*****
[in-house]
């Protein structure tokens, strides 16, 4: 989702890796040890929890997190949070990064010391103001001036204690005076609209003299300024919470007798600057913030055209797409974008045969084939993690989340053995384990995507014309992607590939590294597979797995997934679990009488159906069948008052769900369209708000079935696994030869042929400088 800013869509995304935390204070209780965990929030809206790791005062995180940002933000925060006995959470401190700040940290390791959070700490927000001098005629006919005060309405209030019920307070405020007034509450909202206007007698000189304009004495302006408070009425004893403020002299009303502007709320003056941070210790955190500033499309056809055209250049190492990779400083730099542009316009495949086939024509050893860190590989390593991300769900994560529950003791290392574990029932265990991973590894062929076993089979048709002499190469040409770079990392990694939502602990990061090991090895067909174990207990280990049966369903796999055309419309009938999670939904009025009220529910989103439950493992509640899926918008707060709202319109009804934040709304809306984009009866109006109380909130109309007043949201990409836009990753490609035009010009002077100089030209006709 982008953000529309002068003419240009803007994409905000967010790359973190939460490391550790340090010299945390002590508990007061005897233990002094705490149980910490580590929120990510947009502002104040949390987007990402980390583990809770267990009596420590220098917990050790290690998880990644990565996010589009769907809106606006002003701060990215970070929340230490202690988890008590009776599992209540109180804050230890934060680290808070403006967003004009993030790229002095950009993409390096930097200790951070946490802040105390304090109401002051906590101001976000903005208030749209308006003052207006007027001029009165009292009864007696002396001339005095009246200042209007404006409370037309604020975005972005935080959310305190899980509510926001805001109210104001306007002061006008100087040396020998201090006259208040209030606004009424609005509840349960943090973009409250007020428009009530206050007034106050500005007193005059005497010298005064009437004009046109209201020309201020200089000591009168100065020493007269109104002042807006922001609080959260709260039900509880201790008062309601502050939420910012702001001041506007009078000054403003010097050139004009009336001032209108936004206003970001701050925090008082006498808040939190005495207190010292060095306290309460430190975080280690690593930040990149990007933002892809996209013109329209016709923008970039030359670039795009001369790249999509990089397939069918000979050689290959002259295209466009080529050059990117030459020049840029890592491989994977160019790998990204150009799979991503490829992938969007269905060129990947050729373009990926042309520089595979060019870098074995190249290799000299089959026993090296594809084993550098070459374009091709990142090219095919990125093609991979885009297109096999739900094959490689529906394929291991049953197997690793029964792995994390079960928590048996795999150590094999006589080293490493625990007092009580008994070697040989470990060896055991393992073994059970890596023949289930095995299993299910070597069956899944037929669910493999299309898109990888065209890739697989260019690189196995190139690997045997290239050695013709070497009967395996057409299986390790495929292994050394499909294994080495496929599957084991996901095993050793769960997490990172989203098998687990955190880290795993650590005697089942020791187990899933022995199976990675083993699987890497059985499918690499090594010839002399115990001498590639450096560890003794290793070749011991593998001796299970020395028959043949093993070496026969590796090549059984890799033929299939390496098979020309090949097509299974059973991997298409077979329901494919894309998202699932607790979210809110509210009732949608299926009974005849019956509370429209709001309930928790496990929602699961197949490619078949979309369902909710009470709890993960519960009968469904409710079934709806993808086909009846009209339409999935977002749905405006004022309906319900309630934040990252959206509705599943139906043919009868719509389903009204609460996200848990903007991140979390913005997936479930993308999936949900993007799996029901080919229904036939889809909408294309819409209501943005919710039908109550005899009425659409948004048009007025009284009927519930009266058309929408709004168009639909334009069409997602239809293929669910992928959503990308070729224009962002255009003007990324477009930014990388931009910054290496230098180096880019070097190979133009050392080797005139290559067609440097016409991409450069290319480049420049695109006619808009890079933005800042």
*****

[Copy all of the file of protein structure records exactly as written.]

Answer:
[in-house]
């Protein structure tokens, strides 16, 4: 989702890796040890929890997190949070990064010391103001001036204690005076609209003299300024919470007798600057913030055209797409974008045969084939993690989340053995384990995507014309992607590939590294597979797995997934679990009488159906069948008052769900369209708000079935696994030869042929400088 800013869509995304935390204070209780965990929030809206790791005062995180940002933000925060006995959470401190700040940290390791959070700490927000001098005629006919005060309405209030019920307070405020007034509450909202206007007698000189304009004495302006408070009425004893403020002299009303502007709320003056941070210790955190500033499309056809055209250049190492990779400083730099542009316009495949086939024509050893860190590989390593991300769900994560529950003791290392574990029932265990991973590894062929076993089979048709002499190469040409770079990392990694939502602990990061090991090895067909174990207990280990049966369903796999055309419309009938999670939904009025009220529910989103439950493992509640899926918008707060709202319109009804934040709304809306984009009866109006109380909130109309007043949201990409836009990753490609035009010009002077100089030209006709 982008953000529309002068003419240009803007994409905000967010790359973190939460490391550790340090010299945390002590508990007061005897233990002094705490149980910490580590929120990510947009502002104040949390987007990402980390583990809770267990009596420590220098917990050790290690998880990644990565996010589009769907809106606006002003701060990215970070929340230490202690988890008590009776599992209540109180804050230890934060680290808070403006967003004009993030790229002095950009993409390096930097200790951070946490802040105390304090109401002051906590101001976000903005208030749209308006003052207006007027001029009165009292009864007696002396001339005095009246200042209007404006409370037309604020975005972005935080959310305190899980509510926001805001109210104001306007002061006008100087040396020998201090006259208040209030606004009424609005509840349960943090973009409250007020428009009530206050007034106050500005007193005059005497010298005064009437004009046109209201020309201020200089000591009168100065020493007269109104002042807006922001609080959260709260039900509880201790008062309601502050939420910012702001001041506007009078000054403003010097050139004009009336001032209108936004206003970001701050925090008082006498808040939190005495207190010292060095306290309460430190975080280690690593930040990149990007933002892809996209013109329209016709923008970039030359670039795009001369790249999509990089397939069918000979050689290959002259295209466009080529050059990117030459020049840029890592491989994977160019790998990204150009799979991503490829992938969007269905060129990947050729373009990926042309520089595979060019870098074995190249290799000299089959026993090296594809084993550098070459374009091709990142090219095919990125093609991979885009297109096999739900094959490689529906394929291991049953197997690793029964792995994390079960928590048996795999150590094999006589080293490493625990007092009580008994070697040989470990060896055991393992073994059970890596023949289930095995299993299910070597069956899944037929669910493999299309898109990888065209890739697989260019690189196995190139690997045997290239050695013709070497009967395996057409299986390790495929292994050394499909294994080495496929599957084991996901095993050793769960997490990172989203098998687990955190880290795993650590005697089942020791187990899933022995199976990675083993699987890497059985499918690499090594010839002399115990001498590639450096560890003794290793070749011991593998001796299970020395028959043949093993070496026969590796090549059984890799033929299939390496098979020309090949097509299974059973991997298409077979329901494919894309998202699932607790979210809110509210009732949608299926009974005849019956509370429209709001309930928790496990929602699961197949490619078949979309369902909710009470709890993960519960009968469904409710079934709806993808086909009846009209339409999935977002749905405006004022309906319900309630934040990252959206509705599943139906043919009868719509389903009204609460996200848990903007991140979390913005997936479930993308999936949900993007799996029901080919229904036939889809909408294309819409209501943005919710039908109550005899009425659409948004048009007025009284009927519930009266058309929408709004168009639909334009069409997602239809293929669910992928959503990308070729224009962002255009003007990324477009930014990388931009910054290496230098180096880019070097190979133009050392080797005139290559067609440097016409991409450069290319480049420049695109006619808009890079933005800042």